Hitting the Slopes: Isabelle Reedy

Emily Terrazas, Reporter

St. Edward junior Isabelle Reedy has had a very outstanding snowboarding career throughout her life.

She started snowboarding in 2008, when she was 9 years old. No one in her family has ever been interested in the sport, so it is a bit surprising that Reedy has become such a successful snowboarder. When she was two years old, she began skiing, and loved it. She then just decided to give snowboarding a chance and has not regretted that decision since then.

Once she started taking snowboarding more seriously, she practiced everyday after school. It was her go to after-school activity. The poor weather conditions do not stop her from training for competitions. According to Reedy, “Now that there is not much snow in the winters I can’t ride as much but I still go as much as possible.”

What pushed her to get to the level she’s at was mainly her friends. They inspired each other by always practicing together and it just pushed each other to do better.

She has been snowboarding for a total of 8 years and competing for a total 5 years. When competing for snowboarding you compete against other people of your gender and age in different events. Reedy competes and practices at Raging Buffalo Snowboard in Algonquin, IL throughout the winter season. Then, in April she travels to Copper Mountain, Colorado to compete at nationals.

Her greatest accomplishment throughout her snowboarding career is placing 2nd in the 2017 United States of America Snowboard and Freeski Association (USASA) National Championship. USASA National Championships is the largest snowboard and freeski competition held annually at Copper Mountain, Colorado for the past 10 years. Almost 2,000 ski and snowboard athletes travel to the resort for 12 days to compete in many different competitions.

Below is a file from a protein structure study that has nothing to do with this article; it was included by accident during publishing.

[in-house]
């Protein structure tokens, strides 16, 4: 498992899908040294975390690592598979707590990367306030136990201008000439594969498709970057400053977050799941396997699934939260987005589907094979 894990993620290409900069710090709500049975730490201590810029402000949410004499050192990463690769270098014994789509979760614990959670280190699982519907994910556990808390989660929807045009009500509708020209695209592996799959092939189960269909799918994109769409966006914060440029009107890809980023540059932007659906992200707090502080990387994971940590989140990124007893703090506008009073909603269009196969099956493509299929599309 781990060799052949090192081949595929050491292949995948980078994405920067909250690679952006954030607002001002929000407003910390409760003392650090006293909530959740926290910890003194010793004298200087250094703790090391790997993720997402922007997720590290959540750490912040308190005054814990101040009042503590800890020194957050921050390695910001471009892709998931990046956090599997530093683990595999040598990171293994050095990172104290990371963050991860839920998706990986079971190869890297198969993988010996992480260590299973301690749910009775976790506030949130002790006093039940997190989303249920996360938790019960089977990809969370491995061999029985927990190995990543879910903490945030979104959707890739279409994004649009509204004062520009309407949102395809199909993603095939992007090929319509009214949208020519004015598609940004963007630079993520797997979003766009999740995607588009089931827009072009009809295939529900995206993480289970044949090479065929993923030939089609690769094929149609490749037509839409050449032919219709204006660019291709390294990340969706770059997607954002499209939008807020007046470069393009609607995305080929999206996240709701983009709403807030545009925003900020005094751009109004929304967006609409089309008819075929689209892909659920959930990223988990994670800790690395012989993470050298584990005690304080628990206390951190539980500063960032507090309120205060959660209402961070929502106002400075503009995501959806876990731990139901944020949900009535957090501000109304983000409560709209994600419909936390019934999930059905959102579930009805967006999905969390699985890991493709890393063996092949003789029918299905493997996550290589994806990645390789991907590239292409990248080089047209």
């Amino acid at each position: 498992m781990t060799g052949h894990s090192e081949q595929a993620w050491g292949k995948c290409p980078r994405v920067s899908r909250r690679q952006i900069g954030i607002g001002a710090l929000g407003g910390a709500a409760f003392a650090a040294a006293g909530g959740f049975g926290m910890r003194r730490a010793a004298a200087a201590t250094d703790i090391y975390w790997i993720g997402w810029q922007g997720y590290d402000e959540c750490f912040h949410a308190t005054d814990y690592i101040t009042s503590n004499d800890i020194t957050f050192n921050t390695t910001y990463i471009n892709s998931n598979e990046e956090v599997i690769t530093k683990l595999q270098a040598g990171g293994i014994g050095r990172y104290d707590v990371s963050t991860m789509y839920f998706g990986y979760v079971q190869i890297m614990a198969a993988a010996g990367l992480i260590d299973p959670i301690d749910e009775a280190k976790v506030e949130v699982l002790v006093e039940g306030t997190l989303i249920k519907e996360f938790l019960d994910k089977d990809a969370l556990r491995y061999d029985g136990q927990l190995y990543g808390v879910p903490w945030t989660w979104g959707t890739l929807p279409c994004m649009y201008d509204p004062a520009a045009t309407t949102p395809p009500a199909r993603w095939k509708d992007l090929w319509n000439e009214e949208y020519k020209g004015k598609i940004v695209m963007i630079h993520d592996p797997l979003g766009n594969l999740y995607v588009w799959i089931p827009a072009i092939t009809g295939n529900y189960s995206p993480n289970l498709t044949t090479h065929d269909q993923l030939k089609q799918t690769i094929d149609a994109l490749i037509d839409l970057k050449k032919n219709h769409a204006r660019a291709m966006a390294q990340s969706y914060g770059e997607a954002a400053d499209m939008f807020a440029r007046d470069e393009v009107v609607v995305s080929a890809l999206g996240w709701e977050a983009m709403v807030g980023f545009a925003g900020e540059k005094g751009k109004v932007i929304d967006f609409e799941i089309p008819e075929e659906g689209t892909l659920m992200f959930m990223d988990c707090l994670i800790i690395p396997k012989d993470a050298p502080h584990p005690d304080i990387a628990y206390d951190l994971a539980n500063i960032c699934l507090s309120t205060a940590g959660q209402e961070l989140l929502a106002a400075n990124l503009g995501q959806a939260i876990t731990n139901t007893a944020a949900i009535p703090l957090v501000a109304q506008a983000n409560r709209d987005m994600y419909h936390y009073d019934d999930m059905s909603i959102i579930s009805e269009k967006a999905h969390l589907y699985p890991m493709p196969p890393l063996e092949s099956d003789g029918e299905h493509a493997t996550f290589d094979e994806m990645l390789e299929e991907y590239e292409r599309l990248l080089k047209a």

From placing the 6th in the 2016 Nationals to 2nd overall in all of the categories including slopestyle, halfpipe, slalom, giant slalom, and boarder cross, Reedy has come a long way. After making the point quota that is required to be invited to nationals she and 74 other competitors all over the country competed for the first place title.

Reedy is not interested into making snowboarding a career but she is going to continue to keep riding and practicing as a fun hobby in the near future.

The best advice she could give is, “Stick with it because it’s hard to learn the basics but after that you’ll be doing tricks in no time.”